Electron + AngularJS - Adding automatic updates

Update: Stuff changed, so I've wrote a series on implementing auto-update with Squirrel.

This is third part of introduction series to create application with Electron and AngularJS.

If you've missed, first create sample application.

One of the requirement for developing desktop application nowadays is ability to provide automatic updates.

Let me tell you a story...

I used NW.js for some time, but I missed this functionality. I went on to see how's Electron doing on that front and found that there is an awesome project in motion to provide those updates - electron-updater.

First thing I found problematic is that repository version of electron-updater is not working for me. It was build with previous Electron in mind, and kept that way. I understand it since Electron is still in active development and is expected to change. So I had to dig in and patch it up myself to work with recent version of Electron.

I also had problems running Sinopia, so avoid some headaches by reading this.

In a nutshell...

So basically electron-updater is using npm infrastructure to organise and fetch your packages and binaries. It is using .npmrc to read url of npm registry (if not present it will default to registry.npmjs.org). It will check to see if there is newer version of package, and if there is, it will download it and apply update on next start.

Sinopia

The idea here is to pack your application files (html, js) and push it in repository. Application should fetch this new version and update it on next start. Sinopia is neat private npm repository which you can run locally. It will also proxy all of the things from official repo. So...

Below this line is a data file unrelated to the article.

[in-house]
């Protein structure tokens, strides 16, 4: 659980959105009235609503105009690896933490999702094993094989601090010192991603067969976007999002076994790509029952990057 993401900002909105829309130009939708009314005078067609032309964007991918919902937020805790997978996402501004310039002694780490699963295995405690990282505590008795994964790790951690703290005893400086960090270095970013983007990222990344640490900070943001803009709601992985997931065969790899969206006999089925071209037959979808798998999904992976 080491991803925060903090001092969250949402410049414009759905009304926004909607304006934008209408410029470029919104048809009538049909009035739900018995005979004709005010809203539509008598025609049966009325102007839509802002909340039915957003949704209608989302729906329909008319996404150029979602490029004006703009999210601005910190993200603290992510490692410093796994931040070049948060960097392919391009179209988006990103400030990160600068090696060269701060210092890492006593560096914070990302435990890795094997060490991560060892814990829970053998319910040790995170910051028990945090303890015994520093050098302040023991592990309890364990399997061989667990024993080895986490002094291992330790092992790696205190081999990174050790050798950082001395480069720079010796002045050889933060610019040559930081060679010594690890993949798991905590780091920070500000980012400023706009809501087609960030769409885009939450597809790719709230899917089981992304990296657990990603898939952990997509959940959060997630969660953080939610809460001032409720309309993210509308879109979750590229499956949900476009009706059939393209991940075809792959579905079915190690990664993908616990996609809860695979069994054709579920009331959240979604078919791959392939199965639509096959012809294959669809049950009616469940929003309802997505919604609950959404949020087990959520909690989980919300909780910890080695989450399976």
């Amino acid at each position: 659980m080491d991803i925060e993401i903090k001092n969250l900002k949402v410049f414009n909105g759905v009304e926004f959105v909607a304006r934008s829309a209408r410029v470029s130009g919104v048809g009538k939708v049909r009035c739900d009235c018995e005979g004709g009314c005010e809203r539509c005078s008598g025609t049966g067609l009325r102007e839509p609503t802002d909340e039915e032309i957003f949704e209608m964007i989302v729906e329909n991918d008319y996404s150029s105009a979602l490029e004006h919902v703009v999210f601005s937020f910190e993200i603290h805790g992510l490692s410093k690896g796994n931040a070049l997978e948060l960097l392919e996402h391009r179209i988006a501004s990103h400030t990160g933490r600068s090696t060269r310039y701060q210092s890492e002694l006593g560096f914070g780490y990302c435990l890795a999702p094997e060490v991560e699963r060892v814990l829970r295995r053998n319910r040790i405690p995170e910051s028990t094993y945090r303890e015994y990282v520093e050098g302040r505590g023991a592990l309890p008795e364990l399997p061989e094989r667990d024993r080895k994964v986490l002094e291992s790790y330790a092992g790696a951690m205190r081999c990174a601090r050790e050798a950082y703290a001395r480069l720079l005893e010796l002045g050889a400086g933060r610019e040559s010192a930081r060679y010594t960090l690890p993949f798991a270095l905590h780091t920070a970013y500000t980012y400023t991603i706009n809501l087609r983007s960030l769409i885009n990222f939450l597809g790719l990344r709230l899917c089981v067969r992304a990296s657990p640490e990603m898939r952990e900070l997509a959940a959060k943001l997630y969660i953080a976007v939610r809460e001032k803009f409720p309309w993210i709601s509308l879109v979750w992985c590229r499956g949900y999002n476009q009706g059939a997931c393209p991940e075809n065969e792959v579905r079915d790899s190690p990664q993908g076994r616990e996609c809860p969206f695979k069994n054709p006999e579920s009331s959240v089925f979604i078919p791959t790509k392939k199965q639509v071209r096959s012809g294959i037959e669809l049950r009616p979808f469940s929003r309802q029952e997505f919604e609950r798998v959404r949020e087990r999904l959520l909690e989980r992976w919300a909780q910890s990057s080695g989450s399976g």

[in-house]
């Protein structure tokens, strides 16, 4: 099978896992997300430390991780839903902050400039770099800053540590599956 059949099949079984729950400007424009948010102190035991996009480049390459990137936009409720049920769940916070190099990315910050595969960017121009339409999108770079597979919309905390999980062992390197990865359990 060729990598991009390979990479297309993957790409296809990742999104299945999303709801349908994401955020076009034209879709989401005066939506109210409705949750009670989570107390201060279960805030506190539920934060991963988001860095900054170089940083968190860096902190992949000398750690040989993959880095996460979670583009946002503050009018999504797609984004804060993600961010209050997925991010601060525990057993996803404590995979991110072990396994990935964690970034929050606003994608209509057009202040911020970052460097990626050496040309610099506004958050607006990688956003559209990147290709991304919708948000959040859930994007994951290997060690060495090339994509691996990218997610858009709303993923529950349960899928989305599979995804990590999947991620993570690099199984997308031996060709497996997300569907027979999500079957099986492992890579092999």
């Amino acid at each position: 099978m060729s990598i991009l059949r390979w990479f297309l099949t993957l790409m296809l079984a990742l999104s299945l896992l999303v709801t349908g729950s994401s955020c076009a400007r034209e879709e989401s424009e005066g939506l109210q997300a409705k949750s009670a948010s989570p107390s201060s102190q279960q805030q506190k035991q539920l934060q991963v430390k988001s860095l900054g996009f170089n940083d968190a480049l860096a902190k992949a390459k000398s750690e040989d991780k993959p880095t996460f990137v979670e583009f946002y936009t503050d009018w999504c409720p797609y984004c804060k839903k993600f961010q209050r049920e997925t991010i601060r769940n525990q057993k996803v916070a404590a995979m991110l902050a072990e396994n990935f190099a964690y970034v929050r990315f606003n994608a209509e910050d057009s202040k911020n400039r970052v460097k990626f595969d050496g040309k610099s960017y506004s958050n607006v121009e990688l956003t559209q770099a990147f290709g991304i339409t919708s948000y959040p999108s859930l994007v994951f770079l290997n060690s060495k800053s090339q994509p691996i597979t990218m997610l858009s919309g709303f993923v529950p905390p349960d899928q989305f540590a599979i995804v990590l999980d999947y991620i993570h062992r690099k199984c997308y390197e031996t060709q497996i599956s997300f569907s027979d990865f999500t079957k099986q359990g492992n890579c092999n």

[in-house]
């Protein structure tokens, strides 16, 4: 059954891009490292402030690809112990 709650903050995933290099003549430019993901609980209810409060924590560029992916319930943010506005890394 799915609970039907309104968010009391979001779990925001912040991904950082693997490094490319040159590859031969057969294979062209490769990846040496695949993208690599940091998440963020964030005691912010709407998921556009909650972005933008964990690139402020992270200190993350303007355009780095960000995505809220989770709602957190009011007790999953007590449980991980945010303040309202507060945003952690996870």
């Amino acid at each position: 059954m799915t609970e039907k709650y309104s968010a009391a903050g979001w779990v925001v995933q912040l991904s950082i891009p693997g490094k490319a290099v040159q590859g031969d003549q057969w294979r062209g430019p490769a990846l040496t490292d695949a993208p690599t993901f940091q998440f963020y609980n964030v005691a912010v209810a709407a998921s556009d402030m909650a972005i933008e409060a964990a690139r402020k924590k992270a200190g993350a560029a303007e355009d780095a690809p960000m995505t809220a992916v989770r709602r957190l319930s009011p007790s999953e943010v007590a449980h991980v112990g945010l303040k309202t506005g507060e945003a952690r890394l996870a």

npm install sinopia -g  

Once installed, you can pop up new tab in terminal and run:

sinopia  

This will start Sinopia. Verify that all is working by opening it in browser: http://localhost:4873/.

One thing to remember is to add user so that you'll push your application to it:

npm adduser --registry http://localhost:4873  

Add your username, password and email. With this you can go to browser and log in to get list of your packages.

Setting up .npmrc

If you run...

npm set registry http://localhost:4873  

...it will add registry info to your .npmrc in home directory. And it's ok for developing with NodeJS or running npm command from wherever, but doesn't work with Electron app, specifically electron-updater. Internally, electron-updater is reading content of .npmrc in your project directory and looking for registry url, so we'll put path there as well.

So in your project directory create .npmrc and paste:

; Use Sinopia server
registry=http://localhost:4873

; Empty certificate for use with private NPM repo
ca=  

Check out Sinopia supported features here.

Add electron-updater

Now that we have Sinopia running, we'll use it to install updated version of electron-updater (my patched version instead of one found on npm registry).

Grab the code from my fork. Go to electron-updater root directory and run:

npm pack  
npm publish  

First command should create npm package with all the files needed for electron-updater to work. Second command should publish it to Sinopia. Make sure that Sinopia is running and that your registry is set to be Sinopia server. You can navigate to Sinopia server in browser and verify that you have electron-updater package there.